Republican members of the House of Delegates are asking Gov. Martin O'Malley how Maryland will deal with the children coming to the state in the wave of unaccompanied minors from Central America entering the United States illegally.
In a letter Tuesday to O'Malley, the House GOP caucus asked several questions, including how many immigrant children are expected, how they will be sheltered, what public services they will need and how much it will cost.
Republicans urged the governor to brief General Assembly members on the state's response. They did not criticize O'Malley's policy of welcoming the children as refugees rather than treating them as lawbreakers, but statements issued by House GOP leaders reflected skepticism over the governor's approach.
"Federal immigration issues aside, I worry about the health and safety of these vulnerable children that have been brought into our state," said House Minority Leader Nic Kipke of Anne Arundel County. "We also expect to gain a greater understanding of how this major undertaking is being managed and what oversight is in place to ensure that the interests of the citizens of Maryland are protected."
Administration officials said they would respond to the lawmakers' questions, but in some instances — especially concerning costs — they would have to refer them to the U.S. Department of Health and Human Services.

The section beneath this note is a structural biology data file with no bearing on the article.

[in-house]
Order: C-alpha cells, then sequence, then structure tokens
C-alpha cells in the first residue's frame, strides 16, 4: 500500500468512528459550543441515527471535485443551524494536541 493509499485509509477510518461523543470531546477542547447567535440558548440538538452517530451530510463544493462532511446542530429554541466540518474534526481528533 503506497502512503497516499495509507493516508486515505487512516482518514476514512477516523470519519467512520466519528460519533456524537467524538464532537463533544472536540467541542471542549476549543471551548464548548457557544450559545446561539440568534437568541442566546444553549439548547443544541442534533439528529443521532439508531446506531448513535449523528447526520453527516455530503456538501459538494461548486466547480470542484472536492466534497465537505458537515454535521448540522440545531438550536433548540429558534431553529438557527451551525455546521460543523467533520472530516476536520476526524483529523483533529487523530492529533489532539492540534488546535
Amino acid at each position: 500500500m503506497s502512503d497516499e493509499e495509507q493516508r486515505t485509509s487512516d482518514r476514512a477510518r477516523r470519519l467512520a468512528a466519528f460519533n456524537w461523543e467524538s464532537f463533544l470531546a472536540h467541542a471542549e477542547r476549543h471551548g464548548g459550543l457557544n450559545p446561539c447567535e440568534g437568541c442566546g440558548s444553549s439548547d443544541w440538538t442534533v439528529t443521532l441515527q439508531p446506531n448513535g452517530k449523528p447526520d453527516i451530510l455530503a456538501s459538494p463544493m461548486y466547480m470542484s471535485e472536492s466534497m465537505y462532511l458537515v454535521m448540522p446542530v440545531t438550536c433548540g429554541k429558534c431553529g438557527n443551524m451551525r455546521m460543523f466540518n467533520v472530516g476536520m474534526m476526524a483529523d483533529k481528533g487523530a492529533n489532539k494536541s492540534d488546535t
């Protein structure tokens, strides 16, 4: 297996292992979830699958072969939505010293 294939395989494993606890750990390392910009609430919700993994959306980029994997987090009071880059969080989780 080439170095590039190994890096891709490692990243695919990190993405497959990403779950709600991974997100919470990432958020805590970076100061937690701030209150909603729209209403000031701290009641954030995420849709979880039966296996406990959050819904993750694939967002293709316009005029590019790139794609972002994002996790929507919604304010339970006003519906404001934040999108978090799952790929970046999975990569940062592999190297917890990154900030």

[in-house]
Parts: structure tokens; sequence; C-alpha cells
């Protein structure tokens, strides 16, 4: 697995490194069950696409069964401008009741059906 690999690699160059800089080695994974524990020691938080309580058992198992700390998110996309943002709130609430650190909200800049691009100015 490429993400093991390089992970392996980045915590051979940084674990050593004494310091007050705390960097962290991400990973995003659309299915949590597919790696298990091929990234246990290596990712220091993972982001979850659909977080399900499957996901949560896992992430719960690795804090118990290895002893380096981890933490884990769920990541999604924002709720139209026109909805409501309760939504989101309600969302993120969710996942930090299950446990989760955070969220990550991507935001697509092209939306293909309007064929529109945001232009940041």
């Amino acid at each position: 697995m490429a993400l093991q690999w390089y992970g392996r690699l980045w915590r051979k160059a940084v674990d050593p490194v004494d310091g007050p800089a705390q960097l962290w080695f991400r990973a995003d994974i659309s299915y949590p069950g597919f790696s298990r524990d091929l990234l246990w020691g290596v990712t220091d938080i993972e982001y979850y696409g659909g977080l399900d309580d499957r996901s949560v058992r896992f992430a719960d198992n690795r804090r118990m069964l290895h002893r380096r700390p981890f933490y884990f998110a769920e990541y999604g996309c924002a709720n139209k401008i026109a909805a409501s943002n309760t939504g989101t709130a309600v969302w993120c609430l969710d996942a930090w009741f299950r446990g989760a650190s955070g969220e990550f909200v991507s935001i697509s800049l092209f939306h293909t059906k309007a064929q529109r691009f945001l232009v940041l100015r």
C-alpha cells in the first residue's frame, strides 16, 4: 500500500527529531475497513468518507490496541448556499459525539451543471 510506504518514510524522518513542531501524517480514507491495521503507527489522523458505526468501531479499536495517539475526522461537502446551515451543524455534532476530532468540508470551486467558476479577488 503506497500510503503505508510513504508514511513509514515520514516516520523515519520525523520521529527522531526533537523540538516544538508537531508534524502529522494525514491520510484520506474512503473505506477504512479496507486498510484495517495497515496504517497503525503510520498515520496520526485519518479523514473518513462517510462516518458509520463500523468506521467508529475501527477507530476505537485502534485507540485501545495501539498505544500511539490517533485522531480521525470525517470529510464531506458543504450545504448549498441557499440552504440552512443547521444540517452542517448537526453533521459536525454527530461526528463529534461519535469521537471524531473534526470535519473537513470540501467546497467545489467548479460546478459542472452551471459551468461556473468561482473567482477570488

"This is largely a federal process," said Ted Dallas, Maryland's secretary of human resources.
In response to one Republican question, Dallas said none of the children are in state care. The O'Malley administration has said more than 90 percent of the more than 2,200 immigrant children who came to Maryland between Jan. 1 and early July were placed with family members already here.
The federal government has reported that about 60,000 unaccompanied minors, most from El Salvador, Guatemala or Honduras, have crossed the southwestern border illegally since October.
Maryland, which has a large concentration of Central American immigrants, has absorbed more of the children on a per capita basis than any other state, according to the federal government.
O'Malley has offered to help federal officials place some children in the state but has balked at the idea of housing them in large shelters.
"They get screened immediately when they are essentially apprehended by the Border Patrol," said Anne Sheridan, director of the Governor's Office of Children.
Sheridan said many children who have arrived in Maryland this year are already enrolled in schools. By law, public schools must admit children living in the community regardless of their immigration status.
Sheridan said the Maryland State Department of Education is working with local jurisdictions to determine what help local school systems might need.
Dallas said O'Malley administration officials met with about 70 faith leaders and others Tuesday to discuss how to help with the children's basic needs. He said his department should soon be able to announce a plan to collect donated clothing.